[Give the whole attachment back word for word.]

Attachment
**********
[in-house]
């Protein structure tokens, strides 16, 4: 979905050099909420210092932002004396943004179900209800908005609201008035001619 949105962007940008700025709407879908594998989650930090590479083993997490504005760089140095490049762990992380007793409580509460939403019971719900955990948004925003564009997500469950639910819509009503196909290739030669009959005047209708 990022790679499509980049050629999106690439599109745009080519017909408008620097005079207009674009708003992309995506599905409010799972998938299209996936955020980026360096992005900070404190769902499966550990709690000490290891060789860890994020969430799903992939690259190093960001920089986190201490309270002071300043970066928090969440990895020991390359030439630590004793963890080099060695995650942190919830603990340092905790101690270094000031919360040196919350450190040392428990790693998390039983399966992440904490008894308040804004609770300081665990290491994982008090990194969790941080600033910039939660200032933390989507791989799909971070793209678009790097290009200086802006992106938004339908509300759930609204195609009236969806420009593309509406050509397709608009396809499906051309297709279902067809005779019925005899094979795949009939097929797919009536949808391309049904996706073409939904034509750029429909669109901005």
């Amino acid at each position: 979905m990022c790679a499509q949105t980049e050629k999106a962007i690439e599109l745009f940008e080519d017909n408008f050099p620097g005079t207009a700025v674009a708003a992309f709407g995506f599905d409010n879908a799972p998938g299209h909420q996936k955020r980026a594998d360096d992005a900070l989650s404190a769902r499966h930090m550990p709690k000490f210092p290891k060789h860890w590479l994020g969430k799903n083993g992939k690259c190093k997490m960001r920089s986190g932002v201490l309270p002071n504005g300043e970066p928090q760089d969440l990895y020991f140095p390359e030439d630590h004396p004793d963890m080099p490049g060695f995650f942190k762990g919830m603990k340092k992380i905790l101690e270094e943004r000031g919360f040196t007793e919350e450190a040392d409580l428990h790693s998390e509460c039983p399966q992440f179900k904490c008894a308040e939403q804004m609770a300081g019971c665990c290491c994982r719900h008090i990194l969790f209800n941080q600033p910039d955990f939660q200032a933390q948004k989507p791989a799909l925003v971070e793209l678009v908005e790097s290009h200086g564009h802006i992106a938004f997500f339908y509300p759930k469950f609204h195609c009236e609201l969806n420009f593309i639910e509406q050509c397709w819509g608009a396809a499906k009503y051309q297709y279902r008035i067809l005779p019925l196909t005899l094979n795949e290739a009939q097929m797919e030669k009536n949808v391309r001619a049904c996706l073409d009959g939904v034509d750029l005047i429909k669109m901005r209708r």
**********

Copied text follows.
[in-house]
């Protein structure tokens, strides 16, 4: 979905050099909420210092932002004396943004179900209800908005609201008035001619 949105962007940008700025709407879908594998989650930090590479083993997490504005760089140095490049762990992380007793409580509460939403019971719900955990948004925003564009997500469950639910819509009503196909290739030669009959005047209708 990022790679499509980049050629999106690439599109745009080519017909408008620097005079207009674009708003992309995506599905409010799972998938299209996936955020980026360096992005900070404190769902499966550990709690000490290891060789860890994020969430799903992939690259190093960001920089986190201490309270002071300043970066928090969440990895020991390359030439630590004793963890080099060695995650942190919830603990340092905790101690270094000031919360040196919350450190040392428990790693998390039983399966992440904490008894308040804004609770300081665990290491994982008090990194969790941080600033910039939660200032933390989507791989799909971070793209678009790097290009200086802006992106938004339908509300759930609204195609009236969806420009593309509406050509397709608009396809499906051309297709279902067809005779019925005899094979795949009939097929797919009536949808391309049904996706073409939904034509750029429909669109901005």
């Amino acid at each position: 979905m990022c790679a499509q949105t980049e050629k999106a962007i690439e599109l745009f940008e080519d017909n408008f050099p620097g005079t207009a700025v674009a708003a992309f709407g995506f599905d409010n879908a799972p998938g299209h909420q996936k955020r980026a594998d360096d992005a900070l989650s404190a769902r499966h930090m550990p709690k000490f210092p290891k060789h860890w590479l994020g969430k799903n083993g992939k690259c190093k997490m960001r920089s986190g932002v201490l309270p002071n504005g300043e970066p928090q760089d969440l990895y020991f140095p390359e030439d630590h004396p004793d963890m080099p490049g060695f995650f942190k762990g919830m603990k340092k992380i905790l101690e270094e943004r000031g919360f040196t007793e919350e450190a040392d409580l428990h790693s998390e509460c039983p399966q992440f179900k904490c008894a308040e939403q804004m609770a300081g019971c665990c290491c994982r719900h008090i990194l969790f209800n941080q600033p910039d955990f939660q200032a933390q948004k989507p791989a799909l925003v971070e793209l678009v908005e790097s290009h200086g564009h802006i992106a938004f997500f339908y509300p759930k469950f609204h195609c009236e609201l969806n420009f593309i639910e509406q050509c397709w819509g608009a396809a499906k009503y051309q297709y279902r008035i067809l005779p019925l196909t005899l094979n795949e290739a009939q097929m797919e030669k009536n949808v391309r001619a049904c996706l073409d009959g939904v034509d750029l005047i429909k669109m901005r209708r």